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Day 201: Learn about black history in Thomas County

3 Aug

Credit: Jack Hadley Black History Museum

If you’re like me and not from the Deep South, then you might find it as strange as I do that museums around here tend to politely sidestep the area’s dark and disturbing history with slavery and mistreatment of African-Americans. Sadly, the best place to learn about this kind of history is in museums dedicated specifically just to black history. In Thomas County, just across the Georgia state line, there is a wonderful, quirky museum called the Jack Hadley Black History Museum. It started as one man’s personal collection and blossomed into a full-blown museum. The creator, Jack Hadley, is a talkative military veteran that will show you around the museum himself. Unlike the sparse, minimalist collections you might find at, say, the Smithsonian, Hadley’s collection still has the look of a crowded attic or garage. His focus is on black history in Thomas County. He has loads of old photos and memorabilia of the accomplishments of local African-Americans. But he doesn’t neglect black history in general, and notes some of the major accomplishments of African-Americans nationwide. One of the more memorable and shocking items in the museum was a pair of old, rusted chains used to contain slaves. I liked that the Jack Hadley Black History Museum confronted that issue head on rather than hiding from it. At $5 per person, it’s a bargain and I guarantee you will walk away having learned something new and hopefully met the delightful Hadley to boot.

Address: 214 Alexander Street (Thomasville, Georgia)


Day 183: Tour the historic grounds of Pebble Hill Plantation

3 Jul

The grounds of Pebble Hill Plantation, with expansive green lawns, rainbow-colored gardens, grazing horses, neatly manicured shrubs and low-slung Spanish moss, are so beautiful you can easily forget it was once a plantation that owned slaves. The curators of Pebble Hill, which is now a large museum, like to gloss over that part of Pebble Hill’s history. It was built sometime in the mid-1800s and, given what we know about Southern farms, surely had slaves. After the Civil War, and a series of different owners, Pebble Hill employed many of the descendants of the former slaves. (I know this not so much from the Pebble Hill museum, but from the Jack Hadley African American History Museum in Thomasville.) One reason the slave bit is not mentioned very often at Pebble Hill is because it is restored closer to the early 20th century version of Pebble Hill, which includes a lovely white-column mansion that you can tour for $15. The owner at that time was Kate Ireland, and then her daughter Pansy, who died in 1978. Both are described as horse and dog lovers, hence the abundant references to those animals throughout the house and lawns. The house is lovely to tour, with loads of interesting details about life of the well-to-do in the early 20th century. A tour of the grounds, which costs $5, is equally enchanting, and includes a peek at some of the vintage vehicles Pansy (or more likely, her driver) drove around town. It is said that a good many successful, famous people were guests at Pebble Hill, including former President Jimmy Carter. Pebble Hill has become a popular spot for weddings, which is completely understandable given the breathtaking views of magnolias and dripping Spanish moss. There is something about Pebble Hill that appeals to all of our fantasies about Southern charm and hospitality. It is definitely worth a visit and you will learn a great deal about not just that plantation, but a good snapshot of the area’s history. I only wish they had a bit more information about what the plantation was like during the slave years.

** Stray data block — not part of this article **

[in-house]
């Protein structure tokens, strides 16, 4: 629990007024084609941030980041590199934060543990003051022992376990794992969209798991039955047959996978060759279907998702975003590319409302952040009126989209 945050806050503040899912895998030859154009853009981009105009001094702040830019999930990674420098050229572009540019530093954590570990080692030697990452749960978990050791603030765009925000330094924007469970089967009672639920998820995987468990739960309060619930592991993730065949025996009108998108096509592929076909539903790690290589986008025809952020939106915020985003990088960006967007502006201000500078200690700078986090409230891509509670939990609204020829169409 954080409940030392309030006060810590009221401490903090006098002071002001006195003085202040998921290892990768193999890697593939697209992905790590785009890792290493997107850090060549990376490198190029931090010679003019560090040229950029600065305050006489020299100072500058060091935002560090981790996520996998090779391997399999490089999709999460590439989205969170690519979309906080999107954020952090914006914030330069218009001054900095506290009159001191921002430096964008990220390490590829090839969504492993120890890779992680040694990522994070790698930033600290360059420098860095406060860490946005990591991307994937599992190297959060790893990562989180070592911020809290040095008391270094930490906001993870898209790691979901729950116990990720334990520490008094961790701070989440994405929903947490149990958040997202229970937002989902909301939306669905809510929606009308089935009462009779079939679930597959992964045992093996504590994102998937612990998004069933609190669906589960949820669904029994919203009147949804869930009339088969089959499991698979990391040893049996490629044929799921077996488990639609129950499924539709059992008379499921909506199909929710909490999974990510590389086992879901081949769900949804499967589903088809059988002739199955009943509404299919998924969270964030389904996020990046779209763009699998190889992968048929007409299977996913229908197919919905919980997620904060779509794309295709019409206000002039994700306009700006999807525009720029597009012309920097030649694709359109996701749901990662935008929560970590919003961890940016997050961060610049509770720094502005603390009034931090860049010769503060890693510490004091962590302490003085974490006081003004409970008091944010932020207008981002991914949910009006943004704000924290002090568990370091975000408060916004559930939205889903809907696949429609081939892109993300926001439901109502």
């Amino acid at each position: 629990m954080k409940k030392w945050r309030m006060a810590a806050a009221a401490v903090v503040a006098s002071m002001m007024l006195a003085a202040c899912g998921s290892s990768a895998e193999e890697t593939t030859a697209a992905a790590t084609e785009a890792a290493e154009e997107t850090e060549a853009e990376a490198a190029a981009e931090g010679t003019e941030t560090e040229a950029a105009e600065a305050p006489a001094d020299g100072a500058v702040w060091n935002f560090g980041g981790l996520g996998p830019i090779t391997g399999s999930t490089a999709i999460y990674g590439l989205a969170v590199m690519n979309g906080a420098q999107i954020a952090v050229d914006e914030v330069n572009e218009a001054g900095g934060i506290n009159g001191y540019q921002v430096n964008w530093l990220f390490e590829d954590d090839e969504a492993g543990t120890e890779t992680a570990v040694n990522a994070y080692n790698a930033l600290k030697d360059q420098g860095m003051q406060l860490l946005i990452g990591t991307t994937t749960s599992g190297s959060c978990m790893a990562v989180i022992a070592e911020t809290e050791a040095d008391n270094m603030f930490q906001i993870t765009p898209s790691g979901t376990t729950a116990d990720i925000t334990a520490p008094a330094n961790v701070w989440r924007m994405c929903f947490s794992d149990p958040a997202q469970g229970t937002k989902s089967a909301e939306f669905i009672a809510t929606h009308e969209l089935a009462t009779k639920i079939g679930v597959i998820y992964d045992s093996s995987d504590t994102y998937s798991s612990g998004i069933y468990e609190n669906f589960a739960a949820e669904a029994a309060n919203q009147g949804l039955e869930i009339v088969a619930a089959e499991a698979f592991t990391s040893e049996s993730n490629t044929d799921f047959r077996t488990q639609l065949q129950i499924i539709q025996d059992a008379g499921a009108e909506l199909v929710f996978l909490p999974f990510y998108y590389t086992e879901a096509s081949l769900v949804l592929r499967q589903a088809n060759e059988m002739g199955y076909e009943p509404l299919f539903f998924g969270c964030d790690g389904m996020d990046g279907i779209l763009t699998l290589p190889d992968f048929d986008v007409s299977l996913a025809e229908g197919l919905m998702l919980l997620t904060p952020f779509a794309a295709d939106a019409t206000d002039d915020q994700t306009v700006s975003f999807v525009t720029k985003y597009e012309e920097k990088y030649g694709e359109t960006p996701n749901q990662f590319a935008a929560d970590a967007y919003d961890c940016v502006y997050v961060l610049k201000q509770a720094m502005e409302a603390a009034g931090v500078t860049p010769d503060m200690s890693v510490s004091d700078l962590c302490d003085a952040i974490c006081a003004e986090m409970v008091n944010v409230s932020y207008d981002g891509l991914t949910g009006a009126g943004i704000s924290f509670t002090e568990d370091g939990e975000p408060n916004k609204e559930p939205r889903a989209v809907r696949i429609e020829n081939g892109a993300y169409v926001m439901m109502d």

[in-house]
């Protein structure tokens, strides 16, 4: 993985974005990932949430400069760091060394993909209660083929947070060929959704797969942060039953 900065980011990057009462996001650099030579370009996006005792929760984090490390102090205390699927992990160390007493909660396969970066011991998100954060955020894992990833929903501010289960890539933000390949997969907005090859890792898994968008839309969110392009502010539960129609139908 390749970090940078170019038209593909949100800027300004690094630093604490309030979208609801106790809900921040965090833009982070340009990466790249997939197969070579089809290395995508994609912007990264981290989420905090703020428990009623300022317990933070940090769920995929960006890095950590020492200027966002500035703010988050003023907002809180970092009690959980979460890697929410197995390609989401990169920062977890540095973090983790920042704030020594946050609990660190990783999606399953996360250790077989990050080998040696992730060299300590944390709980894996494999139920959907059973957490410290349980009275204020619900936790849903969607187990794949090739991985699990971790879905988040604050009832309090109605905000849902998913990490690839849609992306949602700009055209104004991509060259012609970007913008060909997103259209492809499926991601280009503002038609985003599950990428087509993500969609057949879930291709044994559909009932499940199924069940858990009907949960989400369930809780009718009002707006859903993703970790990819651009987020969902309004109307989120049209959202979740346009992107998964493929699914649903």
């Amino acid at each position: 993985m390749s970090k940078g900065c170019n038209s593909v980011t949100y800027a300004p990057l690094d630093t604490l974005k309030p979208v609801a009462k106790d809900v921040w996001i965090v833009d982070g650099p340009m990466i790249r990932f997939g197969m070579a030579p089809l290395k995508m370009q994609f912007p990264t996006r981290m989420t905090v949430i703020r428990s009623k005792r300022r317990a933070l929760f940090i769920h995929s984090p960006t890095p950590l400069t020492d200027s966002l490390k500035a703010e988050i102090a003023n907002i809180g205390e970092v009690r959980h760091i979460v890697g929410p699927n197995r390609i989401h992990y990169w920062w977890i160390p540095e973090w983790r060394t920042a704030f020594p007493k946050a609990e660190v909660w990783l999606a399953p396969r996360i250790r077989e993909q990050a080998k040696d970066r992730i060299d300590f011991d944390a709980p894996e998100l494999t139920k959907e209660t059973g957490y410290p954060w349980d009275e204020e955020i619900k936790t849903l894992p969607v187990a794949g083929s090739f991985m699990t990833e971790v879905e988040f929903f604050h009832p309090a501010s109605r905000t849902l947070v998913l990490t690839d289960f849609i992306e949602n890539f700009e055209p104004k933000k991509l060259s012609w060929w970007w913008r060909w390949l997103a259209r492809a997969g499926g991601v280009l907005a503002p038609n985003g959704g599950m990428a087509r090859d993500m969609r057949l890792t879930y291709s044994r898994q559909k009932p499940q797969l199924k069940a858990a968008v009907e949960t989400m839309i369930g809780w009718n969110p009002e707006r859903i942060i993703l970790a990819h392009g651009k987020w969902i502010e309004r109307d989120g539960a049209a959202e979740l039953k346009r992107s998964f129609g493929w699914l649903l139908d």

Address: 1251 U.S. Highway 319

Day 165: Tour the Tallahassee Museum

14 Jun

Longtime locals still call it the “Junior” museum even though it has been known for years as the Tallahassee Museum. For months, readers of this blog have implored me to try the museum, and I was a little skeptical it wouldn’t live up to the high expectations. Thankfully, it did. The museum isn’t very traditional. Most museums offer indoor exhibits but Tallahassee Museum is entirely outdoors. They have a living history museum in the form of an old home, plantation, church, barn and commissary from the 1800s. Each tells a story of what it was like to live during that time, with faded quilts, tiny rooms, and even an old working stove tended by a knowledge guide who gave us homemade biscuits and butter. The other half of the museum functions more like a zoo. A leafy trail takes you through the outdoor homes of owls, eagles, a black bear, panthers, bobcats, wolves and an alligator. (I probably missed a few animals, too). The gift shop is a pretty good place to stock up on treats for kids and they have the best supply of stuffed animals I have ever seen. (Cougars, squirrels, alligators, you name it). I highly recommend Tallahassee Museum as a great stop for all ages. It costs $9 for adults and $6 for kids older than four.